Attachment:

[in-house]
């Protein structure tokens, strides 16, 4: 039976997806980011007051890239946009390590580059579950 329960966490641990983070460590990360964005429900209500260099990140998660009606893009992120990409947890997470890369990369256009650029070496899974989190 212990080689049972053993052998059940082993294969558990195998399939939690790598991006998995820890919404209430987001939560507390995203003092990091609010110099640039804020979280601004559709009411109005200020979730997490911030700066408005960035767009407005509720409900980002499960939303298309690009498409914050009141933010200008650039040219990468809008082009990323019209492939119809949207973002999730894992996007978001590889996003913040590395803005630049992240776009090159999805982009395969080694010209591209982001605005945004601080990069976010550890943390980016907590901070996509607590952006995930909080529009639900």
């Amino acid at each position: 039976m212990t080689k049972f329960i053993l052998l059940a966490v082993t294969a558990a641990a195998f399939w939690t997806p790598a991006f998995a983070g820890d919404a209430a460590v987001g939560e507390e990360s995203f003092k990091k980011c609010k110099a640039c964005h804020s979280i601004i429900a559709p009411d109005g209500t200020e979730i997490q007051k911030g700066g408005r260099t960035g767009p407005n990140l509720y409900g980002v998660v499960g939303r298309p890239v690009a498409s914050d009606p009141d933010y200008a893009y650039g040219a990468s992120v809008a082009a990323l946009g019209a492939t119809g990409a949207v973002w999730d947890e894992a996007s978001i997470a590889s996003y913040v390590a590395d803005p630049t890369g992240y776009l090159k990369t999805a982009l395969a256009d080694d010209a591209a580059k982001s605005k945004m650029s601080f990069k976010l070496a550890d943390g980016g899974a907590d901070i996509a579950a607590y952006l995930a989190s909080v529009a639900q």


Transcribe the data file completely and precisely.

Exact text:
[in-house]
């Protein structure tokens, strides 16, 4: 039976997806980011007051890239946009390590580059579950 329960966490641990983070460590990360964005429900209500260099990140998660009606893009992120990409947890997470890369990369256009650029070496899974989190 212990080689049972053993052998059940082993294969558990195998399939939690790598991006998995820890919404209430987001939560507390995203003092990091609010110099640039804020979280601004559709009411109005200020979730997490911030700066408005960035767009407005509720409900980002499960939303298309690009498409914050009141933010200008650039040219990468809008082009990323019209492939119809949207973002999730894992996007978001590889996003913040590395803005630049992240776009090159999805982009395969080694010209591209982001605005945004601080990069976010550890943390980016907590901070996509607590952006995930909080529009639900």
């Amino acid at each position: 039976m212990t080689k049972f329960i053993l052998l059940a966490v082993t294969a558990a641990a195998f399939w939690t997806p790598a991006f998995a983070g820890d919404a209430a460590v987001g939560e507390e990360s995203f003092k990091k980011c609010k110099a640039c964005h804020s979280i601004i429900a559709p009411d109005g209500t200020e979730i997490q007051k911030g700066g408005r260099t960035g767009p407005n990140l509720y409900g980002v998660v499960g939303r298309p890239v690009a498409s914050d009606p009141d933010y200008a893009y650039g040219a990468s992120v809008a082009a990323l946009g019209a492939t119809g990409a949207v973002w999730d947890e894992a996007s978001i997470a590889s996003y913040v390590a590395d803005p630049t890369g992240y776009l090159k990369t999805a982009l395969a256009d080694d010209a591209a580059k982001s605005k945004m650029s601080f990069k976010l070496a550890d943390g980016g899974a907590d901070i996509a579950a607590y952006l995930a989190s909080v529009a639900q």